In furtherance of the objective of the National Mineral Policy, the MMDR Act, 1957 has been amended twice in 1994 and 1999. The Mineral Concession Rules, 1960 (MCR) and the Mineral Conservation and Development Rules 1988 (MCDR), framed under the MMDR Act, 1957 have also been modified. Salient features of the amended mining legislation are as follows:
(i) There is no restriction on foreign equity holding in mining sector companies registered in India.
(ii) There is a greater stability of tenure of mineral concessions, since the minimum period of a mining lease is twenty years and a maximum period of thirty years. A mining lease may be renewed for a period not exceeding twenty years and may again be renewed for a period not exceeding twenty years in respect of minerals specified in Part C of the First Schedule of the Act. In respect of minerals specified in Part A and B of the First Schedule of the Act such renewal may be granted with the previous approval of the Central Government. The period of prospecting license now is three years, with possibility of renewal for a further period of two years.
(iii) Thirteen minerals like iron ore, manganese ore, chrome ore, sulphur, gold, diamond, copper, lead, zinc, molybdenum, tungsten, nickel and platinum group of minerals which were reserved exclusively for exploitation by the public sector, have now been thrown open for exploitation by the private sector.
(iv) With the 1999 amendment, a concept of reconnaissance operations, as a stage of operation distinct from and prior to actual prospecting operations, was introduced. The period of reconnaissance permit is three years. A reconnaissance permit holder enjoys preferential right for grant of prospecting licence.
(v) Area restrictions notified for reconnaissance permit, prospecting license and mining lease have been made applicable state-wise, instead of the country as a whole.
(vi) In 1994, fifteen minerals were removed from the list of minerals included in the First Schedule to the MMDR Act, 1957. With further amendments in 1999, the mineral limestone was deleted from the First Schedule, and permission of the Central Government is now required for grant of mining lease, prospecting license, and reconnaissance permit in respect of only ten non-fuel and non atomic minerals. These minerals are asbestos, bauxite, chrome ore, copper ore, gold, iron ore, lead, manganese ore, precious stones and zinc.
(vii) State Governments have been delegated powers to grant mineral concessions even for areas which are not compact or contiguous.
(viii) State Governments have been empowered to permit amalgamation of two or more adjoining mining leases.
(ix) State Governments have been empowered to renew prospecting licenses/mining leases in respect of specified minerals listed in Part C of the First Schedule, and approval of Central Government is not necessary.
(x) State Governments have been delegated powers to approve mining plans in respect of 29 nonmetallic/ industrial minerals in case of open cast mines.
(xi) A time limit of ninety days has been prescribed for the Indian Bureau of Mines and the State Governments to convey the decision on mining plans submitted for approval.
(xii) Time limits have been prescribed for conveying a decision on applications for mineral concessions, viz. six months for reconnaissance permits, nine months for prospecting licences and twelve months for mining leases.
The procedure for grant of mineral concessions is that all such applications are received and processed in the Directorate of mines. The application which is received is required to be acknowledged in the prescribed form. The application is thereafter sent to the draughtsman and surveying section to ascertain the availability of the area. After doing the needful, the case is further processed by the dealing hand. If any deficiencies are noticed in the matter of submission of documents as required under the law or as decided by the competent authority, the same are brought to the notice of the applicant for rectification. References are also made to Revenue and Forest Department to ascertain their views on the suitability of the site from the point of public nuisance or forestry angle. The area is also inspected by a geologist of this Directorate to ascertain the suitability of the area from mineral potential point of view including the possible adverse effects arising from prospecting or mining activity. If the area involved is a forest land the case is processed for clearance under section 2 of FCA if the state government agrees in principle to grant the prospecting licence/mining lease. Clearance under section 2 of FCA 1980 involves a detailed proposal from the applicant in terms of Forest Conservation Rules and the guidelines prescribed by Ministry of Environment. The applicant is also directed to obtain environmental clearance in terms of EIA Notification dated 14/09/2006.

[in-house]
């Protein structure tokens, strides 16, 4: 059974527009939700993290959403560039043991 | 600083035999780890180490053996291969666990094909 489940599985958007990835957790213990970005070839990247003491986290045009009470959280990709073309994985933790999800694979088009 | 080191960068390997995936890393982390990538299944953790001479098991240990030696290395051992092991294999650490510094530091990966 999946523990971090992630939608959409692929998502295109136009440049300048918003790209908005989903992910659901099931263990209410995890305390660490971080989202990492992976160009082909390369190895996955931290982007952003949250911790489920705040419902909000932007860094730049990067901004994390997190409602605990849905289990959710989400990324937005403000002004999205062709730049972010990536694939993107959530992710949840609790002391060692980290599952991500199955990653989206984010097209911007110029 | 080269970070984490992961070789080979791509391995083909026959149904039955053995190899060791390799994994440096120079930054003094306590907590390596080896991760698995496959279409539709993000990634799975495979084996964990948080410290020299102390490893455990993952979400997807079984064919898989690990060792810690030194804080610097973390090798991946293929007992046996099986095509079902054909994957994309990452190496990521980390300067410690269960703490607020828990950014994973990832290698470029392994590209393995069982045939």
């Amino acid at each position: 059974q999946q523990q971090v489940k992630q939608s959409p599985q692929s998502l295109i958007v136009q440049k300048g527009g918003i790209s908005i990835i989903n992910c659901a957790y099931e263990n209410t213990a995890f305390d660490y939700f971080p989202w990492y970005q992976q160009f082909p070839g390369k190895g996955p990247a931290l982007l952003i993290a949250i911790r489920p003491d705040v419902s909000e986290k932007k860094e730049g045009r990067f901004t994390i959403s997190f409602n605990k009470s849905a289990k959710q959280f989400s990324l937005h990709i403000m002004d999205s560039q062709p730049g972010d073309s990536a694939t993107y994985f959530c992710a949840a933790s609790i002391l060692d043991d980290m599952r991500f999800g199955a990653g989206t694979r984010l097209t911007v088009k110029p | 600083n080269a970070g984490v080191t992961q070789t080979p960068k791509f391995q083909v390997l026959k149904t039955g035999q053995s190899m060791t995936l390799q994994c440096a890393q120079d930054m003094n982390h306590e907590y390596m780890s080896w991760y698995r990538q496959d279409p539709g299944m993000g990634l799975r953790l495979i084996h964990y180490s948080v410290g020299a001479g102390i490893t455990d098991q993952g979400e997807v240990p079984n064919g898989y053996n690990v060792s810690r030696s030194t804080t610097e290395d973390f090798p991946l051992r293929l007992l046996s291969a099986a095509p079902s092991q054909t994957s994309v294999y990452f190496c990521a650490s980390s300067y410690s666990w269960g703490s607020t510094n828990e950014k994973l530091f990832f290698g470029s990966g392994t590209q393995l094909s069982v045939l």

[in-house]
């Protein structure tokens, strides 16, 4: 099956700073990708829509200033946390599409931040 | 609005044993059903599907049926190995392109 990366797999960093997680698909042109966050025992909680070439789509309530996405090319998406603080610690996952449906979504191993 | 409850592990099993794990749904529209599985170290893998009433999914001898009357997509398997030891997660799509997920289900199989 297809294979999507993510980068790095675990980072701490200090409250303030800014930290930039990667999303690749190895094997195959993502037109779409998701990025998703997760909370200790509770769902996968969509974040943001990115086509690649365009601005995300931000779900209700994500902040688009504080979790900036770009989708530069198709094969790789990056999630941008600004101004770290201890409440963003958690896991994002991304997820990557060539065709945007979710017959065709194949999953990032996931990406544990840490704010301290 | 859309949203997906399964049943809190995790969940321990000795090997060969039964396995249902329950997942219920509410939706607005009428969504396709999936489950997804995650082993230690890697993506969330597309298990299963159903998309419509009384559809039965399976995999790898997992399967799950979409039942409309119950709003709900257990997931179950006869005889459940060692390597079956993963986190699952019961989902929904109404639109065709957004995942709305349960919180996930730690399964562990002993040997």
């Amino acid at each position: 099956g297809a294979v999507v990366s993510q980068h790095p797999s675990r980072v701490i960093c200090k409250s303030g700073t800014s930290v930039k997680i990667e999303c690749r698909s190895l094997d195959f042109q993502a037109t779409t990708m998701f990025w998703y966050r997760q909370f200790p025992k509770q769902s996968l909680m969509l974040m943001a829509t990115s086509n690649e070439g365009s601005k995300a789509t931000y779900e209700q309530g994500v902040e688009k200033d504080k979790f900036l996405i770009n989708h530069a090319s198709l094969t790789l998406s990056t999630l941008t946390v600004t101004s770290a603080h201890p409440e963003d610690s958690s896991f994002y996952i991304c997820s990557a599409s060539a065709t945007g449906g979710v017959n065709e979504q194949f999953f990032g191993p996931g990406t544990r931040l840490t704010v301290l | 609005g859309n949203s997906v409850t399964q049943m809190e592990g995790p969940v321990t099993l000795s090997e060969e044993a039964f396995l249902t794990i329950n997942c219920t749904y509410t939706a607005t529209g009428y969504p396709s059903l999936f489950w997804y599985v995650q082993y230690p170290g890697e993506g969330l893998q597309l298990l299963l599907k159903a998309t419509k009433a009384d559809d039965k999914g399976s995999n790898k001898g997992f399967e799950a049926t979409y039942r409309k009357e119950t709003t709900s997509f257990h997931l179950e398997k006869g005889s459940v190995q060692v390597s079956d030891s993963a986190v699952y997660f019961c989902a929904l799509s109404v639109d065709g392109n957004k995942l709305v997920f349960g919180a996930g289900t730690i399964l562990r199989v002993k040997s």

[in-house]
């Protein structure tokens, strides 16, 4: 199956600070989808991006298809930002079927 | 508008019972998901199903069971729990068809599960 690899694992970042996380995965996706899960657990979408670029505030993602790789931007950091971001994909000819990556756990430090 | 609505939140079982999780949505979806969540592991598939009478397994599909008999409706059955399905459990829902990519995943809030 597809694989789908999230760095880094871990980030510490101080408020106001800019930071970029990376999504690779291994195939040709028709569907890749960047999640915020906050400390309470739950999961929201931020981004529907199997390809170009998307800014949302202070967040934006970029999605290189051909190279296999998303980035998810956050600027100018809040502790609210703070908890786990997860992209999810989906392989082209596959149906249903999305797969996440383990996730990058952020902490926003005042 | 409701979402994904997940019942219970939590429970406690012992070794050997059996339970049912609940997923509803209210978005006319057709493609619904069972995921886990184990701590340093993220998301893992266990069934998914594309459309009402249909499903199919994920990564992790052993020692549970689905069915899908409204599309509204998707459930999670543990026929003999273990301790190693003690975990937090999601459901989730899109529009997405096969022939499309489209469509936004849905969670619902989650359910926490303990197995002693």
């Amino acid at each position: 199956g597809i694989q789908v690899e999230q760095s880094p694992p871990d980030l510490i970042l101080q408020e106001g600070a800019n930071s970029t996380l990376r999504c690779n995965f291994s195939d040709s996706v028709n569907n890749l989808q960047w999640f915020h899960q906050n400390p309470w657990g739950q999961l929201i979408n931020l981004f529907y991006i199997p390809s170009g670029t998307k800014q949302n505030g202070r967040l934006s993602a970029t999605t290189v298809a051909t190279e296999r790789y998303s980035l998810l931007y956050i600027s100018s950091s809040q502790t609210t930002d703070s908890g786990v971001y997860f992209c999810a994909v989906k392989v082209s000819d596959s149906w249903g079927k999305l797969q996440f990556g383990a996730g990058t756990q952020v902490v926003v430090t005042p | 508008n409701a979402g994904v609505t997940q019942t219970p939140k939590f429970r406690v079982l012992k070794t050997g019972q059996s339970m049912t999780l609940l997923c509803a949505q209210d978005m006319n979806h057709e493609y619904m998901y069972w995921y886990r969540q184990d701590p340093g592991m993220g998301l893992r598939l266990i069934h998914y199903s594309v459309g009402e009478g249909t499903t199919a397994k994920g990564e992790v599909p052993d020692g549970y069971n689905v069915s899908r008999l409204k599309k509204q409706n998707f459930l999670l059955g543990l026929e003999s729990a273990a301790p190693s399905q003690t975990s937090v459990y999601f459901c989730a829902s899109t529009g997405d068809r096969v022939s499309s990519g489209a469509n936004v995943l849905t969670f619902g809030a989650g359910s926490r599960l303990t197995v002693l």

Irrespective of the above scrutiny and action under FCA if required, the application is also processed for obtaining a prior approval of the Ministry of Mines, Government of India, if the mineral involved is listed in Schedule I to the Act 1957. After obtaining the prior approval of the Ministry of Mines, Government of India as well Ministry Of Environmental Forest, Government of India (where forest land is involved) and the environmental clearance, the case is put up for approval of the State Government. After the issue of the order of grant by the State Government, the area applied for grant of mineral concession is surveyed and demarcated on the ground. A plan is prepared by the surveyor which is signed by the surveyor, the Senior Geologist and the Director and kept in the file as the original document. A true copy of the plan is prepared by the draughtsman, which forms a part of the lease deed document. The applicant is thereafter called upon to effect the payment towards security deposit as well as expenses involving survey, issue of certified copy of plan. A lease deed is thereafter executed at Government level.